‘Standover’ man jailed for ‘outlaw behaviour’ in Mackay
A 'STANDOVER' man took pliers, clippers, screwdrivers and gloves to collect a package containing drugs.
But he denies he took the bag of tools with him to cause harm despite threatening violence.
Jamie Alan Cahill, now aged 41, was supposed to collect a box from a Blacks Beach letterbox for his associates but a 27-year-old man on a motorbike, who was delivering promotional material to letterboxes in the area, stumbled across it first on August 13.
After seeing a crystallised subject and a syringe inside, he decided to be a good citizen and took the box to police.
Cahill, after viewing the young man's actions on camera footage, sent a Facebook message demanding its return by 6pm.
He then visited the man's home, telling the man's housemate and her son to call him.
They locked themselves in their home while Cahill was banging on the door.
The man was going through a roadside breath test site when his flatmate rang him so he told police about the encounter and they followed him home.
Cahill had left but returned 15 minutes later with another man yelling 'open up'.
He told the man in messages 'people have gone missing for a lot less' and called him a goose.
"It's out of my hands now, good luck," he said.
The box contained 97.559 grams of methylamphetamine with about 70 per cent purity.
In Mackay Supreme Court on Tuesday, Cahill pleaded guilty to stalking with violence, drug possession, disqualified driving and other drug-related offences.
"You were contacted by a person who knew you had links or at least prior association with criminals," Justice David North said.
"You were asked to collect the box.
"You were not told what was in the box but suspected from your knowledge of that person's activity that the box contained drugs or other items.
"Your role was to collect the box and pass it on."
Crown prosecutor Samantha O'Rourke said Cahill stalked the man who handed the box to police as he sought to recover the 'valuable' package.
She said Cahill - who sports a long plaited beard, ponytail and shaved head but for a flop of hair on top - was on bail when he committed this offending.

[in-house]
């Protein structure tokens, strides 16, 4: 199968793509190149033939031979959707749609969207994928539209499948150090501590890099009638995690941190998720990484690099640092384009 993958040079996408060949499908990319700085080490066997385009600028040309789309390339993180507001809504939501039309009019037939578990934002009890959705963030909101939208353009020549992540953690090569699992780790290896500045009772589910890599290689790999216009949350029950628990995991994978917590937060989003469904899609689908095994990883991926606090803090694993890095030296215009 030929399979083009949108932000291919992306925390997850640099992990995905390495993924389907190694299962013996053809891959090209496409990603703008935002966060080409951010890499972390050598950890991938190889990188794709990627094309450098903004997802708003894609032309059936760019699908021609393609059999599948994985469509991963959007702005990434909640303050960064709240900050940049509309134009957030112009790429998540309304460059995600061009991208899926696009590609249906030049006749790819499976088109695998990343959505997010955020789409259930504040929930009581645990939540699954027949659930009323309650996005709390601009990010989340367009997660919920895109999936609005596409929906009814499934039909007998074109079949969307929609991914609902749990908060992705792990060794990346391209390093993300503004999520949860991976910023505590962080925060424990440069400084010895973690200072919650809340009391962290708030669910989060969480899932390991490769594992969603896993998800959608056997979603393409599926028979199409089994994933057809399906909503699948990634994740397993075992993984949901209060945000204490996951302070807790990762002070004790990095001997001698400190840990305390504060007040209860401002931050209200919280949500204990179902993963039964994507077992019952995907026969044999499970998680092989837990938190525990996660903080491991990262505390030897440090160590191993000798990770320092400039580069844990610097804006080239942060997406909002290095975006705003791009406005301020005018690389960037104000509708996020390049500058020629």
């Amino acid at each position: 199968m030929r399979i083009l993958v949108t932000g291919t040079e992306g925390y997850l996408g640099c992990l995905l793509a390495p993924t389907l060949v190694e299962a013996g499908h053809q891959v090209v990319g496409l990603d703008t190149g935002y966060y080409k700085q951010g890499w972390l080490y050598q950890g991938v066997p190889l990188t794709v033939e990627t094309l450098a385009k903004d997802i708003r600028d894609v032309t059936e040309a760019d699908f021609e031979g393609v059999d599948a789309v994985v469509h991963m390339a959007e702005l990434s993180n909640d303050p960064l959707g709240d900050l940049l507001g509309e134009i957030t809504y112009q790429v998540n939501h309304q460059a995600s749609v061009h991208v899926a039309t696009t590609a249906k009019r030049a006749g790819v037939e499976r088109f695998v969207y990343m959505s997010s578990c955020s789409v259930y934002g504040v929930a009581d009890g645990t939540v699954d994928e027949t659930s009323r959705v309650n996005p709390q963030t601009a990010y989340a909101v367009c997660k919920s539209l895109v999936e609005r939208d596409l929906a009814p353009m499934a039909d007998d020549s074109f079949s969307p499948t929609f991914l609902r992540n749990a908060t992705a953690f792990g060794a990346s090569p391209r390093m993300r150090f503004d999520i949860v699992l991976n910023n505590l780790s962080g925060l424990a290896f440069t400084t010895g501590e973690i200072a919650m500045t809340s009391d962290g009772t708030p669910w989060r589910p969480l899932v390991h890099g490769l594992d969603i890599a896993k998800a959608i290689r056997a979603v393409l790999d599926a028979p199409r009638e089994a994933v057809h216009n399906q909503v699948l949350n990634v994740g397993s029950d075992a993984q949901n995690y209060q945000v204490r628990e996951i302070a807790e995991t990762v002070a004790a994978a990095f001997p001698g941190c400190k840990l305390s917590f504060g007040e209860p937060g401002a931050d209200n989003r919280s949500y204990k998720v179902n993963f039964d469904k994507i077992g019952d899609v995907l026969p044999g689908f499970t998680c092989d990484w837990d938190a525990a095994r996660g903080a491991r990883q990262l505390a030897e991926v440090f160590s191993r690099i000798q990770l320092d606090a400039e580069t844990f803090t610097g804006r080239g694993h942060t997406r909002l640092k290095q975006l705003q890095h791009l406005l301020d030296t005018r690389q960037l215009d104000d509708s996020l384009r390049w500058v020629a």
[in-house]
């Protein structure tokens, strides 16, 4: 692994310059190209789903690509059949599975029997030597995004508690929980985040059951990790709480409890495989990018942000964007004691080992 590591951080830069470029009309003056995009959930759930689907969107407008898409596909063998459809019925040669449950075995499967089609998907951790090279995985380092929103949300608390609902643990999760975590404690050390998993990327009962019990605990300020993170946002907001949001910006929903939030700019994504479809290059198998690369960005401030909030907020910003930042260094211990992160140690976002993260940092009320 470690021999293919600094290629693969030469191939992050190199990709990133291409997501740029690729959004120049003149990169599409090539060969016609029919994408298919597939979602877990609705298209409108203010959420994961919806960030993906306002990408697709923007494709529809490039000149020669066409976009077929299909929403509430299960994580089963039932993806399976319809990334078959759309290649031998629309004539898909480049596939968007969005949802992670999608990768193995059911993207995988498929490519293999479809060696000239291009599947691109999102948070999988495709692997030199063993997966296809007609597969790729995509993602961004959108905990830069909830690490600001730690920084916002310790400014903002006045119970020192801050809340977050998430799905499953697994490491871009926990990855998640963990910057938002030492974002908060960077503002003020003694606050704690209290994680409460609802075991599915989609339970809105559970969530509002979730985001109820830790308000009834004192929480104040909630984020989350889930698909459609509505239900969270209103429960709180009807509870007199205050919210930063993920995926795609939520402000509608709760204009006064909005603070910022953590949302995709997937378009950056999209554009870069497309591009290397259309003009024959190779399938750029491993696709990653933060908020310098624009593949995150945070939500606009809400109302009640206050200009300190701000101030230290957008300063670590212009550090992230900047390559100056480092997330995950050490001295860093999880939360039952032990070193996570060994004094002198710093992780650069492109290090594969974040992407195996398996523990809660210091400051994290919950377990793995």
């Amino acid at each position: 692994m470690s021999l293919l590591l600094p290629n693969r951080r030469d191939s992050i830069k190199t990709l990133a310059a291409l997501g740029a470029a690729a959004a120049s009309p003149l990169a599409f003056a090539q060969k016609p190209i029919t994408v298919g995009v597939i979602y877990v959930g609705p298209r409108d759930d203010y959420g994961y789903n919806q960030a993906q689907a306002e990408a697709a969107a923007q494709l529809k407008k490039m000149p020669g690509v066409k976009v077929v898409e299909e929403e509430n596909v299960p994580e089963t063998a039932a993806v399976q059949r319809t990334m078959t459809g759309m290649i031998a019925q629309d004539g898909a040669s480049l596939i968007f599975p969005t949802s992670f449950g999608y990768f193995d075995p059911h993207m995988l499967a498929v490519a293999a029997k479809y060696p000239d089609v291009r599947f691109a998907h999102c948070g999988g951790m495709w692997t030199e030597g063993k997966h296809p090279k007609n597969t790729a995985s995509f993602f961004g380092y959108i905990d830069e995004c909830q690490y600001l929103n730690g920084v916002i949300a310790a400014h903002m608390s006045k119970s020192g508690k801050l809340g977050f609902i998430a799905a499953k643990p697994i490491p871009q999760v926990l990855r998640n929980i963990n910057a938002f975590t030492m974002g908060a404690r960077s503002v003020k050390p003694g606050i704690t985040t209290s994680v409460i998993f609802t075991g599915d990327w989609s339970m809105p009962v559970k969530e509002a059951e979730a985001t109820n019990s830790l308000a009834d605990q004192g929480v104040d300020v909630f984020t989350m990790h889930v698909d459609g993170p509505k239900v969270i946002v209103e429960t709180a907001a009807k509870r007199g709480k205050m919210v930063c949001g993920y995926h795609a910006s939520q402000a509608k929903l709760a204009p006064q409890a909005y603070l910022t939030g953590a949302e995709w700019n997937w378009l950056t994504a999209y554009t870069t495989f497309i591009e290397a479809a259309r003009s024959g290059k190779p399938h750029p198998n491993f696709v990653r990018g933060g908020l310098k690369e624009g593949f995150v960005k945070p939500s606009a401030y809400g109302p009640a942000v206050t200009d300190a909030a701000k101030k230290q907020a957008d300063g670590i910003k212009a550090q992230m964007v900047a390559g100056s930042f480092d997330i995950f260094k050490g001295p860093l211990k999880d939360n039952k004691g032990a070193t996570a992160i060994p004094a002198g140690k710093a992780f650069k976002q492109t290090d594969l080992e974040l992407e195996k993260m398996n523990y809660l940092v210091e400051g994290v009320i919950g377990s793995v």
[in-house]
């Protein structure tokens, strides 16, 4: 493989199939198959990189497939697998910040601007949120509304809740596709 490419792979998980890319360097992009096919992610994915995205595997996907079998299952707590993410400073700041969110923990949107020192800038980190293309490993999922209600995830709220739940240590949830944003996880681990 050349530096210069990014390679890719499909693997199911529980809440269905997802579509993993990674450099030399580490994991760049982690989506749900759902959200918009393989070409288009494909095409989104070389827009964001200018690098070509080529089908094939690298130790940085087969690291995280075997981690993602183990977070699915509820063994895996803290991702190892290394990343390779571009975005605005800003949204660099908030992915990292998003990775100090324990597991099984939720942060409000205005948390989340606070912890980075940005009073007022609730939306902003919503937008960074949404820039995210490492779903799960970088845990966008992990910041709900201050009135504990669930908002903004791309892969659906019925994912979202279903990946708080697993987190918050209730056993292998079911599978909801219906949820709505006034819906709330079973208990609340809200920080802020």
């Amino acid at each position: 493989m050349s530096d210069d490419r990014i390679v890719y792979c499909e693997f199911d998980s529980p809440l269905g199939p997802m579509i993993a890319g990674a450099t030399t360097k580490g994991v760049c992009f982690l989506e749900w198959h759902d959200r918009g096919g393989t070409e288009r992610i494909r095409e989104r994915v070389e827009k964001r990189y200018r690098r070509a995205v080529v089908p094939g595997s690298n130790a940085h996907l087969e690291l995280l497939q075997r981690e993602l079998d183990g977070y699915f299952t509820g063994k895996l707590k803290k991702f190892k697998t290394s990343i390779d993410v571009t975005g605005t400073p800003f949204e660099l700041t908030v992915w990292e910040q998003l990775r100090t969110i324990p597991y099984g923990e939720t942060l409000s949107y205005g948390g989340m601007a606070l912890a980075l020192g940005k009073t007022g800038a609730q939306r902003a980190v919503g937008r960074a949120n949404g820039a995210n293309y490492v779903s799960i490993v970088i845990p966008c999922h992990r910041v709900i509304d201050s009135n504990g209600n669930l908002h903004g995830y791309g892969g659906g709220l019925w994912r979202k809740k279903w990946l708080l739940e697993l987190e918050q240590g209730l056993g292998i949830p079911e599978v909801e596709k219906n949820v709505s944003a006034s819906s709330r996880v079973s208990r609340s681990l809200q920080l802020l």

"He has been sentenced to every conceivable court order and yet none has acted to deter him from offending," she said.
"Given he was not the ultimate distributor of the drug, his offending is (similar to) that of a courier.
"However his involvement in this case is more than the passive transportation of the goods.
"He was acting as a standover man for the recovery of the package which included actually attending the (victim's) house.
"So the Crown submission is that he is in fact more serious than a courier for a similar quantity of drugs."
The court heard Cahill had previously faced a Cairns court to be jailed for eight years for conspiring to import cocaine into Australia.
Defence barrister Paul Rutledge said his client did assume it was drugs, jewellery or money inside the box but he did not ask or look.
He tendered many reports and spent more than an hour detailing his client's history and the reasons behind his offending.
One report, he said, described Cahill as "a completely emotionally broken man due to his life experiences and related natural consequences".
But Mr Rutledge said his client just wanted a simple life for him and his children "like everyone else does".
He said Cahill was a recidivist offender but there was some hope, pointing out he had a reasonable work history when he was not in jail and he had succeeded at drug rehabilitation in the past.
The court heard Cahill began using drugs as a youngster after suffering abuse that led to nightmares, flashbacks and anger.
He was injecting up to 1g of amphetamines during peak usage as an adult before changing to methylamphetamines.
"What you're seeing here is a man who as his life crumbles around him, is trying to hold on and really failing," he said.
Justice David North described Cahill's actions as outlaw behaviour and he was being wilfully blind to what was in the box.
"The evidence placed before me … suggests there is a pattern of genuine attempts at rehabilitation and also attempts to establish yourself working followed by slips back into drug use and abuse and a pattern of criminal behaviour," he said.
"You get somewhere up the hill and then slide back again.
"The serious drug offending and the violent stalking … plainly call for a significant sentence.
"It's necessary that a stern sentence be imposed to send the message to others who might be tempted to offend but also to reassure the community this offending will not be tolerated."
Justice North sentence Cahill to three years in jail but because he has already spent 462 days in custody, he was released on Tuesday on parole.
He was also disqualified from driving for three years.